Foster’s experience at her current high school over the past year added to her growing concerns over the trajectory of public education. When she first began teaching in 2011, she said, she saw others teaching leftist ideas to students and allowing little space for opposing views.
In the interview, Foster said she studied to be a teacher in college and pursued teaching as a career in part because she remembered the impact that one of her own teachers had on her. She hoped to have a similar effect on the lives of young people.
But when she entered the field, Foster was “red-pilled,” as she put it.
“When I started student teaching, that was my eye-opener to the narratives that were being indoctrinated into children,” she said.
Growing up in Illinois but attending a Catholic school, she said, she didn’t have much experience with public education. Once she became a teacher in public schools, she encountered a “surprisingly political” atmosphere.
Foster recalled that President Barack Obama visited the town where she was teaching in 2011. Teachers quickly “shot down” any student who questioned the president’s leadership or expressed criticism, she said.
“You were not allowed to say anything that went against liberal points of view,” Foster said, and the middle school was “not creating forums for dissenting viewpoints.”
“That was alarming because, as an English teacher, that’s one of the things you want. You want students to be able to think critically and think about different perspectives, and I was shocked to see that was not really encouraged.”
‘Because of White Supremacy’
Foster went on to teach English in a high school where many students came from low-income families, known as a Title I school, from 2012 to 2018. Most of her students were either black or Latino.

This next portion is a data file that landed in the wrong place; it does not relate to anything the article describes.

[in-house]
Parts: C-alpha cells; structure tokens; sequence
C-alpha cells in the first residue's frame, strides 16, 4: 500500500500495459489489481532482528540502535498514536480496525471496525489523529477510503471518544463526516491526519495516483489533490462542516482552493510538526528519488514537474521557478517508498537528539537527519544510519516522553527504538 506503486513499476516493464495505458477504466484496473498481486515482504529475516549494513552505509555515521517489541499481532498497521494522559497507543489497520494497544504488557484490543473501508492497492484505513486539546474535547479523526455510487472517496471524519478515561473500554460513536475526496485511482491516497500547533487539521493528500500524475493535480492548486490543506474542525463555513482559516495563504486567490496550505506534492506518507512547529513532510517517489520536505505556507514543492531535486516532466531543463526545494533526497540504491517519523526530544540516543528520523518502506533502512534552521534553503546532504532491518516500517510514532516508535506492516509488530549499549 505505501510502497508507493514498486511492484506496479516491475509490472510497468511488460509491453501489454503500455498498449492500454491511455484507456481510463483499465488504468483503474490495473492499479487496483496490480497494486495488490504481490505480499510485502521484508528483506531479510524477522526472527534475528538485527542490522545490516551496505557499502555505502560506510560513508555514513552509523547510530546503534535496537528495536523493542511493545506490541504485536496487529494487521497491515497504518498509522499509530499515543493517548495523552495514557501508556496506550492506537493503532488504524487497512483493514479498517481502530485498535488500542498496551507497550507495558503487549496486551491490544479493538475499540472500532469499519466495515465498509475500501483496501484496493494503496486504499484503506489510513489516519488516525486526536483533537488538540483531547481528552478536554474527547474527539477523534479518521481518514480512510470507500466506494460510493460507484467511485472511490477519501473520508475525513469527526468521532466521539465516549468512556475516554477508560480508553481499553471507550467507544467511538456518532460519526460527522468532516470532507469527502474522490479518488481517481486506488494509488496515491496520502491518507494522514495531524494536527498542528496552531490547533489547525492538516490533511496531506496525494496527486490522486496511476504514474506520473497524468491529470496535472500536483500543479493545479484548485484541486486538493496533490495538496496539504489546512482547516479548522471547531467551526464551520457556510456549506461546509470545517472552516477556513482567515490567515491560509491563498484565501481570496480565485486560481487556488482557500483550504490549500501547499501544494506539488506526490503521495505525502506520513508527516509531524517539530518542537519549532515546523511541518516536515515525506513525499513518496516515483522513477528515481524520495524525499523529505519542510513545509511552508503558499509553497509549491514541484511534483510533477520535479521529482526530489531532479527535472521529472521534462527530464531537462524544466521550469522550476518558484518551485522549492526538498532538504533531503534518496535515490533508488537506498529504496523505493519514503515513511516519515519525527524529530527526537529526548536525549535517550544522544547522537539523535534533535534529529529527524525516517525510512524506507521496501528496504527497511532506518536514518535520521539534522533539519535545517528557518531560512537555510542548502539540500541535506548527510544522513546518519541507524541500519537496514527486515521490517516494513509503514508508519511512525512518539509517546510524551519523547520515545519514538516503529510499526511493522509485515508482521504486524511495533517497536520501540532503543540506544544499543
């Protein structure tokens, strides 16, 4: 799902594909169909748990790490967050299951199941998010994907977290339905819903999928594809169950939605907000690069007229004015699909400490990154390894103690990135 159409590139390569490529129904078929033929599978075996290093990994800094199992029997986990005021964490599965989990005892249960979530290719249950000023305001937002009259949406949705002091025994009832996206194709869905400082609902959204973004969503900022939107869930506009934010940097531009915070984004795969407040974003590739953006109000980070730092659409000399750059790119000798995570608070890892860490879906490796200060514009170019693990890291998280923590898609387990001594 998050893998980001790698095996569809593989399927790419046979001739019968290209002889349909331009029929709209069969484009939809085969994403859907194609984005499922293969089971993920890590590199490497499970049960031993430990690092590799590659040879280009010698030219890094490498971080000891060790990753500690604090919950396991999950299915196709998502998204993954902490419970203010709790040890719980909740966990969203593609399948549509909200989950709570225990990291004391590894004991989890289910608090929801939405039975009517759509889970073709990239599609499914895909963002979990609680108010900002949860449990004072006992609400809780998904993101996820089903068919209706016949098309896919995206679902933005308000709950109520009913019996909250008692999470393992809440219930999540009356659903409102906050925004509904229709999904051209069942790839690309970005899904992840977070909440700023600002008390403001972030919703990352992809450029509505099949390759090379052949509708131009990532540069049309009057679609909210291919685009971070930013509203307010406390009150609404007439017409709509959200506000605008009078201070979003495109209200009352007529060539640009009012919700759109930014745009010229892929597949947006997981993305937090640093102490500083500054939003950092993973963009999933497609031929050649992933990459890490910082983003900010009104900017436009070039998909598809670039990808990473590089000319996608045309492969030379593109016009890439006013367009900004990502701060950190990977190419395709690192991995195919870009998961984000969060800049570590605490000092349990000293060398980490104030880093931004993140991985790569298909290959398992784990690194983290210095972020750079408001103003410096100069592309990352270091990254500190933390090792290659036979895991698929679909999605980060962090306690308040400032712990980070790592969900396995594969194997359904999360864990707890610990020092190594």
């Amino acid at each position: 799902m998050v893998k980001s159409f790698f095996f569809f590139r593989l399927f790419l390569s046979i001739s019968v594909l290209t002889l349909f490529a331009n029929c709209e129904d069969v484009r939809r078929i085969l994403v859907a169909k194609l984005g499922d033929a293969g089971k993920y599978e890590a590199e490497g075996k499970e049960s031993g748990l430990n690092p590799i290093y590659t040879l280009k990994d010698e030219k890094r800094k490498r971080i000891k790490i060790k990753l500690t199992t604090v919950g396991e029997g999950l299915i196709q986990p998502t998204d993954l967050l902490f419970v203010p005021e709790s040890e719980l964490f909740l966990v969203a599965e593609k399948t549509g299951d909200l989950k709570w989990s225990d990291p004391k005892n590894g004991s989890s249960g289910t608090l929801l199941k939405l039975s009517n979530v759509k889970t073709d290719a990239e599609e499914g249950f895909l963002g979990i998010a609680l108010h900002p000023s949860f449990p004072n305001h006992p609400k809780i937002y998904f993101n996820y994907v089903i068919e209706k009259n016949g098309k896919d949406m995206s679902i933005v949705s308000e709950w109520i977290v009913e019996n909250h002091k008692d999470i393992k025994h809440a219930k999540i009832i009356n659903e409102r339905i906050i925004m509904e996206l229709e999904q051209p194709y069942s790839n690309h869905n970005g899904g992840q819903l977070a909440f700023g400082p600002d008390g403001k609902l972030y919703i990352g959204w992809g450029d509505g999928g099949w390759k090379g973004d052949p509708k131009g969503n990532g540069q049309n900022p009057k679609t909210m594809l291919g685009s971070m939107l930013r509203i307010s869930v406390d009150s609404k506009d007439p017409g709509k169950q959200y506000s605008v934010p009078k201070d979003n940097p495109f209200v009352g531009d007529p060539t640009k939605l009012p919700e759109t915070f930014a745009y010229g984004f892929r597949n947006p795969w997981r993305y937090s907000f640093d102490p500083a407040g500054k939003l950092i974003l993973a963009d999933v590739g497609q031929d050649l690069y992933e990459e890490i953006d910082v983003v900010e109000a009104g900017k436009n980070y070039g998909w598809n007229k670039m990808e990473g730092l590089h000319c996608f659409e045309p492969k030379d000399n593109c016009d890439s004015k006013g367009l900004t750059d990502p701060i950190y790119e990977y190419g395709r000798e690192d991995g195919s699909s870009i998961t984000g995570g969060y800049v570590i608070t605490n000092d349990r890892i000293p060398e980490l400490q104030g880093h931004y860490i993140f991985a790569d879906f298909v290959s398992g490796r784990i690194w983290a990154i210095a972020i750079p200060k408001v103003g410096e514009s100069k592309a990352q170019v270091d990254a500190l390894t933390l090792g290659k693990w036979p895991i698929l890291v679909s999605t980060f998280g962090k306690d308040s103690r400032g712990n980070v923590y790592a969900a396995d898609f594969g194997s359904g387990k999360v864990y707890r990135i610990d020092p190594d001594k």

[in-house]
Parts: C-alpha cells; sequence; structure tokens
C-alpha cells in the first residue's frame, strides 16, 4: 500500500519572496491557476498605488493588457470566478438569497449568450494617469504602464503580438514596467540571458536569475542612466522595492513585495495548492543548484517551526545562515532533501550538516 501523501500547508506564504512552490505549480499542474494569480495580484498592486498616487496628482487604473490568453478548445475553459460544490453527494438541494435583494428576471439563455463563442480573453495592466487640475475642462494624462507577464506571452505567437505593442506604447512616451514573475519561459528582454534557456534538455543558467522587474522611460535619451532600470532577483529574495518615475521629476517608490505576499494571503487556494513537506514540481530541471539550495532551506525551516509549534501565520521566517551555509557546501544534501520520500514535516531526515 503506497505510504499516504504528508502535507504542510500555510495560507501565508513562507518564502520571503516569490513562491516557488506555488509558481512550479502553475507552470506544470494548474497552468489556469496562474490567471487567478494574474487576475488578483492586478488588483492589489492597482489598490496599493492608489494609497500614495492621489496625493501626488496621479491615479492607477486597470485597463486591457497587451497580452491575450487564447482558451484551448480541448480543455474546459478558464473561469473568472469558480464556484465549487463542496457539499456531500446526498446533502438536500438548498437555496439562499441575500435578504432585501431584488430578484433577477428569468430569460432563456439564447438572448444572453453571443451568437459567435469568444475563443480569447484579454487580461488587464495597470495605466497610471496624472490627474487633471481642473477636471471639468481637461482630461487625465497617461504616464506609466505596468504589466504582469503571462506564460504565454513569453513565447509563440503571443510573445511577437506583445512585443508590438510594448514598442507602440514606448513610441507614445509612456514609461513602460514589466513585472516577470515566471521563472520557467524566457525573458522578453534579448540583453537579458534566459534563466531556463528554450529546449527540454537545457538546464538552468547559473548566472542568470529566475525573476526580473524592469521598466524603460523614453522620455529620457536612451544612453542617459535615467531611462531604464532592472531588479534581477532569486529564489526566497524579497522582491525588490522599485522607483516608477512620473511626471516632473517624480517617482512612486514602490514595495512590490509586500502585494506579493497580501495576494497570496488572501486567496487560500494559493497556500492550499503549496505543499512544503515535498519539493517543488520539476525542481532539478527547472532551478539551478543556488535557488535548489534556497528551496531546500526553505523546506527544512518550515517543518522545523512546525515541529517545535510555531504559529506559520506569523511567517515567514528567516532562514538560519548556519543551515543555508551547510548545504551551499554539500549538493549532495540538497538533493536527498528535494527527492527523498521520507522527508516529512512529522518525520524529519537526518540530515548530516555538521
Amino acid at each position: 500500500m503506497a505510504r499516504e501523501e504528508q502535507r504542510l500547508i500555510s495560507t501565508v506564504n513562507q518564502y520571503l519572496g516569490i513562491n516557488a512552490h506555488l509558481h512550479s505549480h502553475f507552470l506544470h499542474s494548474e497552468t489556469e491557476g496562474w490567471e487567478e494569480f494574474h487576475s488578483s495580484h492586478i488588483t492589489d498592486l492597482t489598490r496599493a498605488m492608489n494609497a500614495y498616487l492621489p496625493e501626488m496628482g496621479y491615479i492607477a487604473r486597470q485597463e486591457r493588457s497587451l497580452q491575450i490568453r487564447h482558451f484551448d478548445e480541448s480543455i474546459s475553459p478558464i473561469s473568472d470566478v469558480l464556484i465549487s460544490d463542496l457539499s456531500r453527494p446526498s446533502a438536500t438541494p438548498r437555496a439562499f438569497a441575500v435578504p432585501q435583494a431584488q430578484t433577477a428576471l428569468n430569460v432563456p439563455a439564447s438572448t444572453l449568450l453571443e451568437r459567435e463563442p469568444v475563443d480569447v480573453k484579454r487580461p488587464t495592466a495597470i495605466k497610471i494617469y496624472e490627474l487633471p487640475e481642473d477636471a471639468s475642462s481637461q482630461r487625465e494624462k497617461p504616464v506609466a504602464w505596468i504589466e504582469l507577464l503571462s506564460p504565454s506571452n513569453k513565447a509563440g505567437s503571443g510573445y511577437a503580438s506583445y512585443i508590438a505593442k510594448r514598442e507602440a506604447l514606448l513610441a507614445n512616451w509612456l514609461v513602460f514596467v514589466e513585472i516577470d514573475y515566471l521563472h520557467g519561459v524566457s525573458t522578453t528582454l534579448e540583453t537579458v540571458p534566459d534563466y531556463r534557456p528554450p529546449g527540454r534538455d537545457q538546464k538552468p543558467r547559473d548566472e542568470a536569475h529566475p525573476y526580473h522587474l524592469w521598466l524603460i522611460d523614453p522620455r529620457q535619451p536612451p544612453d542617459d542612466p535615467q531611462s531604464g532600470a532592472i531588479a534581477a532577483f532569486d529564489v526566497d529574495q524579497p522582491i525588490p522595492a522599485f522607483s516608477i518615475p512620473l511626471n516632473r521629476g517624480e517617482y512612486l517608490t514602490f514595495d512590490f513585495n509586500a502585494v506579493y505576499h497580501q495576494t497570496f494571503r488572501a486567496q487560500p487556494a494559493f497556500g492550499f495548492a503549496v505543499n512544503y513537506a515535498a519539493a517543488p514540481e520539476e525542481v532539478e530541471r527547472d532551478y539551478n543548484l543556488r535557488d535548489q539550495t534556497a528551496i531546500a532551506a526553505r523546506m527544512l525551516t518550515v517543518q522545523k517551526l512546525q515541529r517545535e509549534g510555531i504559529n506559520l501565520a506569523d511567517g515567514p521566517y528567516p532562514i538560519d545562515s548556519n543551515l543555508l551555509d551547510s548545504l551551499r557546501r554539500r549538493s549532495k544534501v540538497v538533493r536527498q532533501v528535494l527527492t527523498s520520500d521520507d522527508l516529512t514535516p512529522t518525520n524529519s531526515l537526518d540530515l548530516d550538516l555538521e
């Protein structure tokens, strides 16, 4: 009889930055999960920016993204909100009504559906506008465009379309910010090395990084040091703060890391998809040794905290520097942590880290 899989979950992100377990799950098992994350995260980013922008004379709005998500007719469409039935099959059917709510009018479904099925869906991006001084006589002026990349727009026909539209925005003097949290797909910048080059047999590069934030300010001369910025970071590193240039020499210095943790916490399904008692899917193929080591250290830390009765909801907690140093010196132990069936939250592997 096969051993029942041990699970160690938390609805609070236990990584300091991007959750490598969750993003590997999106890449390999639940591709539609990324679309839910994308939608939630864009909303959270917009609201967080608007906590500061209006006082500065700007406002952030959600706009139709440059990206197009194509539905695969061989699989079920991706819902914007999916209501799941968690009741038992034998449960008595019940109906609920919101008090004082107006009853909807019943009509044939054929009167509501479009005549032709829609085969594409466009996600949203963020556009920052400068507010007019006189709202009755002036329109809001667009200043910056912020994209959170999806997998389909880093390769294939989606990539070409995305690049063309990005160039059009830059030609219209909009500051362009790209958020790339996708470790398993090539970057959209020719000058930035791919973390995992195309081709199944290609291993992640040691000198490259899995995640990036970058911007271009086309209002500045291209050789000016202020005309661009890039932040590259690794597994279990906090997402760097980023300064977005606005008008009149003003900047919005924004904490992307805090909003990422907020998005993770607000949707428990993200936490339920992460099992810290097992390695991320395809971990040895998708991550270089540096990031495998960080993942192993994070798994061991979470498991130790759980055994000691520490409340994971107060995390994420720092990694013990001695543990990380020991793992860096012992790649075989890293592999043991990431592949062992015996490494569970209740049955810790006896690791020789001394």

As an African American, she said in the interview, she was troubled to see race used as an excuse for why students weren’t succeeding.
Foster said the sentiment in the school was that “black kids are not achieving at the same pace as non-black students and … it is because of oppression. It is because of white supremacy. ”
“I had students tell me that they were still slaves to the system. They actually said that because that was being reiterated to them in their social studies classes,” she recalled.
The school administration created a separate set of standards for black students, calling it equity, but “it was not equity,” Foster said. “I would argue that that was the epitome of bigotry.”
Foster said she witnessed black students receive passing grades regardless of whether they understood the material or completed assignments, because teachers held them to a lower standard.
The operative idea seemed to be that “‘these kids are not able to do what other kids are doing,” she said.
Foster said she thinks that the quality of public education is quickly declining because there is no longer accountability. Teachers and administrators have come to believe that giving a student a bad grade is mean.
Education has “become customer service,” she said, with teachers told they have to keep both students and parents happy.
And now, with administrators infusing progressive ideology in the curriculum, Foster said, a teacher who doesn’t support the liberal trajectory has no place in the system.
“Public education, you would think, would be a forum to teach our students how to think critically and engage in difficult conversations, [but] it’s not happening,” she said.